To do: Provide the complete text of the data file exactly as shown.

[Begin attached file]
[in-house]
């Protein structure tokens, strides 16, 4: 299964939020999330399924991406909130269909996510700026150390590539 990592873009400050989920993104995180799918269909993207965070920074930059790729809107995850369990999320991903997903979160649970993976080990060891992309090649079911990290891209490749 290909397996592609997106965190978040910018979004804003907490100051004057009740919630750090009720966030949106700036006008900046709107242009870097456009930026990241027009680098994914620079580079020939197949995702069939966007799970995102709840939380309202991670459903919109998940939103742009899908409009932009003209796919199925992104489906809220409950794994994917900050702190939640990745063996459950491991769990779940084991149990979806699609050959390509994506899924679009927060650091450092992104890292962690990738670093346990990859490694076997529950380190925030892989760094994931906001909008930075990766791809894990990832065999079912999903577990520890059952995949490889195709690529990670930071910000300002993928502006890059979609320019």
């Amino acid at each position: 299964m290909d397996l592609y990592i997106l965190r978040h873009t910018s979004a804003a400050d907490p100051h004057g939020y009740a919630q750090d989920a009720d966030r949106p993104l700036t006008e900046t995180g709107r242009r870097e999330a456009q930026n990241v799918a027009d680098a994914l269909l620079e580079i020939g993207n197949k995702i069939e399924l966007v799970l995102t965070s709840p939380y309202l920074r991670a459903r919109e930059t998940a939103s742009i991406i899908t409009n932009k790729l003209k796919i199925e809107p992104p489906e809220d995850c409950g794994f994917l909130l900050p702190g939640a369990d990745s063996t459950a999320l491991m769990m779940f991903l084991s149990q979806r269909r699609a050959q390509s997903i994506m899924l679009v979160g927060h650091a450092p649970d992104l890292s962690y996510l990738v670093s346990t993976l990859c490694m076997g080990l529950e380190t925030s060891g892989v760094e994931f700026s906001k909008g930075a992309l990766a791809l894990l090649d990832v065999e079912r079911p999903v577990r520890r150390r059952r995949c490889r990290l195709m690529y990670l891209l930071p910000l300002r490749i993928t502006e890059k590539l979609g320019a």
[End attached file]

[in-house]
């Protein structure tokens, strides 16, 4: 299964939020999330399924991406909130269909996510700026150390590539 990592873009400050989920993104995180799918269909993207965070920074930059790729809107995850369990999320991903997903979160649970993976080990060891992309090649079911990290891209490749 290909397996592609997106965190978040910018979004804003907490100051004057009740919630750090009720966030949106700036006008900046709107242009870097456009930026990241027009680098994914620079580079020939197949995702069939966007799970995102709840939380309202991670459903919109998940939103742009899908409009932009003209796919199925992104489906809220409950794994994917900050702190939640990745063996459950491991769990779940084991149990979806699609050959390509994506899924679009927060650091450092992104890292962690990738670093346990990859490694076997529950380190925030892989760094994931906001909008930075990766791809894990990832065999079912999903577990520890059952995949490889195709690529990670930071910000300002993928502006890059979609320019």
């Amino acid at each position: 299964m290909d397996l592609y990592i997106l965190r978040h873009t910018s979004a804003a400050d907490p100051h004057g939020y009740a919630q750090d989920a009720d966030r949106p993104l700036t006008e900046t995180g709107r242009r870097e999330a456009q930026n990241v799918a027009d680098a994914l269909l620079e580079i020939g993207n197949k995702i069939e399924l966007v799970l995102t965070s709840p939380y309202l920074r991670a459903r919109e930059t998940a939103s742009i991406i899908t409009n932009k790729l003209k796919i199925e809107p992104p489906e809220d995850c409950g794994f994917l909130l900050p702190g939640a369990d990745s063996t459950a999320l491991m769990m779940f991903l084991s149990q979806r269909r699609a050959q390509s997903i994506m899924l679009v979160g927060h650091a450092p649970d992104l890292s962690y996510l990738v670093s346990t993976l990859c490694m076997g080990l529950e380190t925030s060891g892989v760094e994931f700026s906001k909008g930075a992309l990766a791809l894990l090649d990832v065999e079912r079911p999903v577990r520890r150390r059952r995949c490889r990290l195709m690529y990670l891209l930071p910000l300002r490749i993928t502006e890059k590539l979609g320019a």